A research proposal is an overview or summary of a study you plan to conduct. In a research proposal, you will outline the problem you plan to solve and justify its importance. You will have to specify the area or discipline, highlight the latest findings in this field, identify knowledge gaps, and demonstrate how your research will contribute to the development of this field.
Your research proposal will become your entry ticket to the world of research. You will use it to apply for funding or seek ethical approval before you launch the research process. Professors ask their students to write research proposals, because they often become a test of students' writing and analytical skills. You will also be able to explore your discipline or field or study and see what interests you and what you want to explore.
No matter if you are in an MA or PhD program, your research proposal will need to include the following components:
Do not just write "research proposal". Your title must be creative and engaging for your readers. Otherwise, the ethics and research committee will not approve your project. Use our current research ideas page to see the sample research proposal titles.
Your proposal must always begin with an abstract. It is a brief summary of your research idea. A typical abstract does not exceed 120 words. You may simply write two-three sentences specifying your idea for the research proposal and its importance.
3. Background and Context
Now your task is to provide some background information as a foundation for your research. For example, you will need to provide a broad overview of the practice and research area, refer to the latest findings in the field, tell your readers what is known and what is unknown, and how your research idea fits in this context.
4. Research Questions
Do not forget to outline the goal, purpose, aims, and objectives of your proposed study. Even if you have a broad topic of interest you wish to explore, you will still need to be more specific and design a few questions you plan to answer in your study. These questions will actually lay the groundwork for carrying out your research procedures. You will define the method and design of your study based on the questions you plan to answer. If you have three, four or five research questions, it would be wise to prioritize among them. You may want to propose one principal research question and a few supplementary ones. You will use your questions to justify the selection of your methods and designs.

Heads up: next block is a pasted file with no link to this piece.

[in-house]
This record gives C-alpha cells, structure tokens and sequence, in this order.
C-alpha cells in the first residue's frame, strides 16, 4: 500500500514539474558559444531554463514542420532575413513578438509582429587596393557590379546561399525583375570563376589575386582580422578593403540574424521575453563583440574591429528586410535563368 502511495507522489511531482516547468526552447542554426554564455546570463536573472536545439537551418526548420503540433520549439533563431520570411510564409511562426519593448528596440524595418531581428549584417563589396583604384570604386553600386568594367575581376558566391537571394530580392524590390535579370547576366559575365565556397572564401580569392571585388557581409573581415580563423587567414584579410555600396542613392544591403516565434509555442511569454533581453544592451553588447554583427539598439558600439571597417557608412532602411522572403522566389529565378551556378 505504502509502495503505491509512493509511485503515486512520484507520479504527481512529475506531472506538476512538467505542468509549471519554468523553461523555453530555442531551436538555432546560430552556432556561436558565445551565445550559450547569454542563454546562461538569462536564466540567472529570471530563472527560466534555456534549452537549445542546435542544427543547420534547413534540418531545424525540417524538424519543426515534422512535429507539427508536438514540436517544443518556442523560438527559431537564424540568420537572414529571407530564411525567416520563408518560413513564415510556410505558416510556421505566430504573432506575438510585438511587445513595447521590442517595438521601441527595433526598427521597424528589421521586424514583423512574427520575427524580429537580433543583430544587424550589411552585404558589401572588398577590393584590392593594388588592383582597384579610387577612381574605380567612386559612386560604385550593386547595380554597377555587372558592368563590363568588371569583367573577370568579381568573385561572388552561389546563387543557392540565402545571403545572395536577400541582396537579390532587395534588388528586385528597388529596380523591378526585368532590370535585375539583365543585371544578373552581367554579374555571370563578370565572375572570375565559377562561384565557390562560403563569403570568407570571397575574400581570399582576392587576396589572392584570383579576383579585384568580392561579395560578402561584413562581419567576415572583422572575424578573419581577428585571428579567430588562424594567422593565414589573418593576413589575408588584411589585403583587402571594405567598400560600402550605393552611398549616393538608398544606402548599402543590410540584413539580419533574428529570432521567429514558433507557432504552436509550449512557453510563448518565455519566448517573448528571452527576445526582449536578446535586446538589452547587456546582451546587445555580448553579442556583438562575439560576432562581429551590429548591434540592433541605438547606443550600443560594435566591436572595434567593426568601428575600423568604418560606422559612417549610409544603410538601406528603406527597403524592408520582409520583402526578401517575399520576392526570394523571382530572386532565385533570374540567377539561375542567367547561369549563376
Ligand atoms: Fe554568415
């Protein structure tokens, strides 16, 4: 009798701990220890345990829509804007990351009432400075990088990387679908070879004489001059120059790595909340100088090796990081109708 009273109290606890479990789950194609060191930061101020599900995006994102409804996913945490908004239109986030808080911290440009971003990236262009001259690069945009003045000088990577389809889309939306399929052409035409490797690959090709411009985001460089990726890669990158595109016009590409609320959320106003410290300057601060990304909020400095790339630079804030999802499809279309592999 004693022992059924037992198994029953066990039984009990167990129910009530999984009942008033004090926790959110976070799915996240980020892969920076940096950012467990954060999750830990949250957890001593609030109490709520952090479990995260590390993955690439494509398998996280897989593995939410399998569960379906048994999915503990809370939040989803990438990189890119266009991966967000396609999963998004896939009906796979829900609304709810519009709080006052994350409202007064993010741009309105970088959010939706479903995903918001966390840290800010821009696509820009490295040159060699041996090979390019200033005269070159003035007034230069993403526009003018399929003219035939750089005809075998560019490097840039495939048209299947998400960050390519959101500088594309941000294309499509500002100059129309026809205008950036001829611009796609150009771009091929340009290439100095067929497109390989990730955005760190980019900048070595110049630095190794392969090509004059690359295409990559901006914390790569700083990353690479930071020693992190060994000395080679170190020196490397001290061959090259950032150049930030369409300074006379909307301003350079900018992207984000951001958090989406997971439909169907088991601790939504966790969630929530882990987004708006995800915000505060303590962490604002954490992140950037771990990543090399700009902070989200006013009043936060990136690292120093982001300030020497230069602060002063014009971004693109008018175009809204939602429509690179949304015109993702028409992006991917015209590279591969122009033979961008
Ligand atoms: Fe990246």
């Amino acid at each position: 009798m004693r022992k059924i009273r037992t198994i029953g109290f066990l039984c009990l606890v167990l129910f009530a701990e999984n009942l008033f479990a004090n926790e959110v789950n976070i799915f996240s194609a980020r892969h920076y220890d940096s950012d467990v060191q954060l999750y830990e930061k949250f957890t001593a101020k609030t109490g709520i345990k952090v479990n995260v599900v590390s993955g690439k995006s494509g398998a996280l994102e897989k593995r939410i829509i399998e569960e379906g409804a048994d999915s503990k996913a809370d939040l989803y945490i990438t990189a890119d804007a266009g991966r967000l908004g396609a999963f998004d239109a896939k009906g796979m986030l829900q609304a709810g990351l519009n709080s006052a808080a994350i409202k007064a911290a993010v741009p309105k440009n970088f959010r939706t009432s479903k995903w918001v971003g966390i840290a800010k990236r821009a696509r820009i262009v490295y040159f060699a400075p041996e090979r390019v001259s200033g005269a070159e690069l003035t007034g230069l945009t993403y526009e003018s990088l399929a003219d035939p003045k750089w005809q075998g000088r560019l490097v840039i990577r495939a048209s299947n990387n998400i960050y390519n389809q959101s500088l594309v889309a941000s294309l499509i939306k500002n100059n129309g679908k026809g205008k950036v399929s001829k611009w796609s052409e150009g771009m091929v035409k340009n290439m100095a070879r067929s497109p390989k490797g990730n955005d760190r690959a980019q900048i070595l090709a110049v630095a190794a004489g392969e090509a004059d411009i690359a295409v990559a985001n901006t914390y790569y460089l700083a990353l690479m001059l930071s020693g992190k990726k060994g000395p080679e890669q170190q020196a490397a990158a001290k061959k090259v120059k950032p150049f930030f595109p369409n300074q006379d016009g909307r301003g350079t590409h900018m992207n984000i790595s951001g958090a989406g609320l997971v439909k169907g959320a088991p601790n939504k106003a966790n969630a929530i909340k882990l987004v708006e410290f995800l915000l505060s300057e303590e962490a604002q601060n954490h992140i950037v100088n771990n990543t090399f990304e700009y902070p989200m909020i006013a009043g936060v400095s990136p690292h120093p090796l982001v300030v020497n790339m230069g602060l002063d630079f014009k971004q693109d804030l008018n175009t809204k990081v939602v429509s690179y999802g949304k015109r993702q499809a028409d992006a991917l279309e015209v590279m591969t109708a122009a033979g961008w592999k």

In your proposal, you will have to describe the methods and designs you plan to use to accomplish your research goals. You will need to explore various method and design options. You will also need to use research and theoretical literature to develop a clear rationale for your chosen methods. In fact, anything you say or write in your research proposal must be evidence-based and justified. If you say that qualitative research methods best suit your research context and purpose, you will need to refer to other studies which used qualitative methods to achieve trustworthy results. Or you may want to show that your area of research lacks a qualitative insight, which is why the use of qualitative methods will add to the existing body of literature and close the current gaps in knowledge.
6. Research Significance
You must be ready to prove that your research is original and has significance for the development of your practice field. Provide evidence that your research contributes to the study of your chosen problem. You can try to prove that the results of your study will improve certain practices, e.g. the provision of healthcare services to minority patients.
Include a brief list of references. All references you have used in your proposal must be appropriately cited and referenced at the end of the proposal. The whole proposal must be around 2,400 words. However, you will need to check with your institution for the exact research proposal requirements.